Vietnam, just amazing.
Vietnam wasn’t even a consideration when we set out on our trip, it was a country we didn’t particularly care to visit because it was small and we didn’t think there was much to see. We really didn’t have high expectations for our visit and would have never guessed we would spend 22 days in the country. We flew in to Ho Chi Minh City (Saigon) and worked our way north to Hanoi stopping about ½ way up near the old DMZ in the Vietnam War. Throughout the entire journey we found amazing people, incredible food, wonderful activities, and learned a lot about the war.
Backing up a little bit it’s important to point out how the Vietnamese culture developed because it’s a hodgepodge and phenomenally interesting. The Chinese had ruled the Vietnam area for quite a number of centuries so the cultural was similar to China. During this time lots of trade occurred and outsiders, like the Japanese, settled in the trading areas. After the Chinese there was a period of self rule until the French showed up in the late 1800s and Vietnam became part of French Indochina including Laos, Cambodia and Vietnam. The Japanese rolled in during WWII and didn’t leave until 1945. The French restored their colony after WWII and didn’t leave until suffering a humiliating military defeat at Dien Bien Phu at the hands of the Vietnamese Communists. Shortly after the French left the Americans showed up until the powers-that-be decided to strategically advance out of Vietnam in 1973. In 1975, after a very long time being ruled by other groups, the North Vietnamese overthrew the South Vietnamese government and reunified the country. After reunification the country was pretty well closed to outsiders until the mid 1990s so the ‘Vietnamese way of life and traditions’ still exists in a lot of places. Overwhelmingly, the people we met want a bigger, better, Vietnam and they want a representative government.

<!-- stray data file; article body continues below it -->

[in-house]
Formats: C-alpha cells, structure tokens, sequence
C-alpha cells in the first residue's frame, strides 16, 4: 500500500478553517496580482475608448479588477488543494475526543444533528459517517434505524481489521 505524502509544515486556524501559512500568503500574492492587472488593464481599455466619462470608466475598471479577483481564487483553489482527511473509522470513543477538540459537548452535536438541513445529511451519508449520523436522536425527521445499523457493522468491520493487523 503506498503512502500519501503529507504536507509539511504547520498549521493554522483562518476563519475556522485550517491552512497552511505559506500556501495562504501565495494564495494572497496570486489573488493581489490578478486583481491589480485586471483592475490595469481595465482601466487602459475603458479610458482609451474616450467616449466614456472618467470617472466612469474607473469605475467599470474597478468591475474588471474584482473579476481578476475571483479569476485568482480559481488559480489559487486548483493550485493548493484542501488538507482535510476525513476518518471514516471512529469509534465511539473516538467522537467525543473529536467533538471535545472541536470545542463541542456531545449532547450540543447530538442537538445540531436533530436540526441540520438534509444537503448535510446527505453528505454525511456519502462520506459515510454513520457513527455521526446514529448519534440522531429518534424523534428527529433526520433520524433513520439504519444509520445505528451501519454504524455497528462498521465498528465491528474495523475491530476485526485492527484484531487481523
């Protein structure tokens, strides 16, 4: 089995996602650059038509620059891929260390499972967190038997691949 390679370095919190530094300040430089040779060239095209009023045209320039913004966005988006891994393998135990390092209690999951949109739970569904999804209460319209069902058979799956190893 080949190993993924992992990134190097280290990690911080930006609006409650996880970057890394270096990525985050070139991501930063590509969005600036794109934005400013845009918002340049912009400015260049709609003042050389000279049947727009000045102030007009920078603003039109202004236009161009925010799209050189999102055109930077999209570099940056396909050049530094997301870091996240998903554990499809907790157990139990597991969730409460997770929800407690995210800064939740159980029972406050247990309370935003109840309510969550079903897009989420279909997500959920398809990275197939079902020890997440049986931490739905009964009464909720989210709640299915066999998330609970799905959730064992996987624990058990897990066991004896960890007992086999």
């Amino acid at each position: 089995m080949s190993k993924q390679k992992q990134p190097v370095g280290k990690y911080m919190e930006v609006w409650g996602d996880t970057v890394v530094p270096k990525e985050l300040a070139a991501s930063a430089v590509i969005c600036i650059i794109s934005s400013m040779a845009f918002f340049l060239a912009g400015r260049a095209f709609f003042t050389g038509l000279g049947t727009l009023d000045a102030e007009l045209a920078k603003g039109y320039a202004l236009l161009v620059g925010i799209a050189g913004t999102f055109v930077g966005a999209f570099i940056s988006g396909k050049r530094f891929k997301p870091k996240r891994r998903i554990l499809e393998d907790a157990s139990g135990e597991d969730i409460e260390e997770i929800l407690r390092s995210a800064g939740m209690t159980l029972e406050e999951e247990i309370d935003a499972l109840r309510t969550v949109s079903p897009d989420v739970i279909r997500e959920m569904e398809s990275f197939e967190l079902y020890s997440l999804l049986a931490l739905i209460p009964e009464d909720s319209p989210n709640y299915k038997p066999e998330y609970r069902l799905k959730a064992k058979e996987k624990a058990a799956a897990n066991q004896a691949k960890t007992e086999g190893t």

There is a reason why the history is important: the food is incredible. It’s like all the best things from the different groups thrown into one rather small country. Baguettes are the defacto bread in Vietnam and they know how to make amazing baguettes. The locals also picked up how to make some incredible cakes and other confectionaries from the French. Rolls, mildly spicy dishes, soup dishes, fresh noodles, all influenced from China and Japan are amazing. The area of Hue, in the middle of the country, is known for incredible food because it was the home of the royal family and people from all over Vietnam came to cook their special food for the king. Since Vietnam didn’t really open up until the mid to late 90s and there’s very few foreign chains like Starbucks and McDonalds and there’s still a very strong tradition of making amazing food at rock bottom prices; it is hard to get a bad meal.
Looking around a crowd of people is super easy to pick out young and older folks based on height alone. During and slightly after the Vietnam War there wasn’t a whole lot for food so people didn’t get their essential vitamins and minerals to grow. In the Cu Chi Tunnel area near Ho Chi Minh City, a place bombed into a oblivion for decades straight, a lot of residents ate tapioca root because it grew fast and could be a filling meal. While visiting the tunnels, we tried tapioca root and it sucked. I can’t imagine living for years eating the stuff. Our guide told us the only time they’d get meat is when they’d capture an American war dog. One of our tour guides in the DMZ area was in his 60s, lived near the DMZ is whole life and spoke about what the war was like when he was younger. He was about four feet tall. Now, it’s common to see younger folks who are around my height. During our tour of the DMZ we had a driver who spoke decent English, grew up in South Vietnam and his family was in the service of the royal family until the royal family left. When our official tour guide wasn’t around the driver would say things like, “that’s not true”, “that never happened”, “the NVA blew that up, not the Americans”, and so on. It was hilarious!